Der Sturmer in the UK?

This week, as Israel continued to root out terror cells and destroy munitions factories in Gaza, much of the world media cynically portrayed Israel’s actions as a campaign stunt by Ariel Sharon to bolster his reputation for effective security measures.

For example, see this January 27 report in The Independent (UK):

“Saeb Erekat, a Palestinian cabinet minister, said the Gaza raid was driven by Israeli politics. ‘We believe he [Sharon] wanted to end the election campaign on this note with more Palestinian blood and destruction,’ he said.”

The worst media offense was a political cartoon published in The Independent, which depicts Ariel Sharon biting into the flesh of a Palestinian baby. The background shows Apache attack helicopters firing missiles, and blaring the message “Vote Likud.”

The cartoon not only misrepresents the real reason for the IDF operations — to stop the incessant missile attacks on Jewish communities, but the imagery is akin to something out of the Nazi “Der Sturmer” or the current Syrian press. That the mainstream British media could publish such a vile depiction of the Israeli leader speaks volumes about the anti-Israel climate sweeping Europe today.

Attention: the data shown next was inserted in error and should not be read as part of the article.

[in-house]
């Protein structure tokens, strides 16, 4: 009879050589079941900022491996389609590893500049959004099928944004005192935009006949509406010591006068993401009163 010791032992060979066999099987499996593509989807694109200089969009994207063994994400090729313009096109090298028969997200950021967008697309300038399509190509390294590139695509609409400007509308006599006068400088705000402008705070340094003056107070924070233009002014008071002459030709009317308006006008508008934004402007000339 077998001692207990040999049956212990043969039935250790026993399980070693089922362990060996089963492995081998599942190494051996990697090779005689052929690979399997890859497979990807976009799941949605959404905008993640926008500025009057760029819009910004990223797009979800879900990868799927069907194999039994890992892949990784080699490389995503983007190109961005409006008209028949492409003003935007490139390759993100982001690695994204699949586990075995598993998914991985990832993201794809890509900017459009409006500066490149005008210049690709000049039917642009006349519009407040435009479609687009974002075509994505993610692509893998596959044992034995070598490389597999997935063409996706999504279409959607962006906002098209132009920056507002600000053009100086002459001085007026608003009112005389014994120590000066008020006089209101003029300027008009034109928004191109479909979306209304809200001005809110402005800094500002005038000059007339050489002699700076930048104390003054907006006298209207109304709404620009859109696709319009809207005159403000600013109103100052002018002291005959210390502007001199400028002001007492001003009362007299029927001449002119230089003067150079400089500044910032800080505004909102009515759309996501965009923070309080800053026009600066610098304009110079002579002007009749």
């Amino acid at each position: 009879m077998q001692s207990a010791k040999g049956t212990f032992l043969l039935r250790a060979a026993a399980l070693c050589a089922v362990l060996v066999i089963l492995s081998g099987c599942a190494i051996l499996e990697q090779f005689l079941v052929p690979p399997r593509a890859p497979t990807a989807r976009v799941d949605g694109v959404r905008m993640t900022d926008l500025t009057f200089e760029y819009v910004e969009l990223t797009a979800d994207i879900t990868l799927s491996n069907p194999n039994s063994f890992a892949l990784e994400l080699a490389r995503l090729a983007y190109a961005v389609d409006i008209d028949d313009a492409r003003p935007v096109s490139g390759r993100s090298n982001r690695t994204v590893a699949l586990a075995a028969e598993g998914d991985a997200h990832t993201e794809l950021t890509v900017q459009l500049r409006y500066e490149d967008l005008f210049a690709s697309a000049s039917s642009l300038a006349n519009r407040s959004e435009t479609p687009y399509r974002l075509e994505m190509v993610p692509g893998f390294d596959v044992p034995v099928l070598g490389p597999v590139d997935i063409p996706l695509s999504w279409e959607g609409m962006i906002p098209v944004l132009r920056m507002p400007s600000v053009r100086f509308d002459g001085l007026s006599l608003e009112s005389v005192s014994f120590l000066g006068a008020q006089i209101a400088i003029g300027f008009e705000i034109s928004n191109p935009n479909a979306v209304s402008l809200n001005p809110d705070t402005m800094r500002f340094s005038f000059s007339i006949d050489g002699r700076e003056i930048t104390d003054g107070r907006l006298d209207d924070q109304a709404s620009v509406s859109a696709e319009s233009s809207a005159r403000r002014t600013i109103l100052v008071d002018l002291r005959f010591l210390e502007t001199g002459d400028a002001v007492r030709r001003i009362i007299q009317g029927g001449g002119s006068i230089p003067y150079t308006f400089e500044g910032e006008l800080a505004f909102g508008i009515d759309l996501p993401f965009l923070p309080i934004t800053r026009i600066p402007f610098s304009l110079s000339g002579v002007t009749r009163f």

Interestingly, the cartoon is modeled after a painting by Spanish artist Francisco Jose de Goya (1746-1828) entitled “Saturn Devouring His Children.” See it online (caution: may be offensive):

The Independent has followed up with an entire series devoted to debating whether the cartoon was satire or anti-Semitic. The series includes: MP Gerald Kaufman in defense of the cartoon; Ned Tomke, editor of ‘The Jewish Chronicle’, for the prosecution; Philip Hensher discusses the cartoon’s relationship to Goya’s painting; and cartoonist Dave Brown describes his creation.

Read it all online at:

UPDATE: Brown’s cartoon was adopted by radical Islamic groups in India this summer as part of their vicious anti-America and anti-Israel campaign:

And now, the UK’s Political Cartoon Society has given the Brown cartoon first prize in its annual “Cartoon of the Year” competition, choosing it over 34 other entries.

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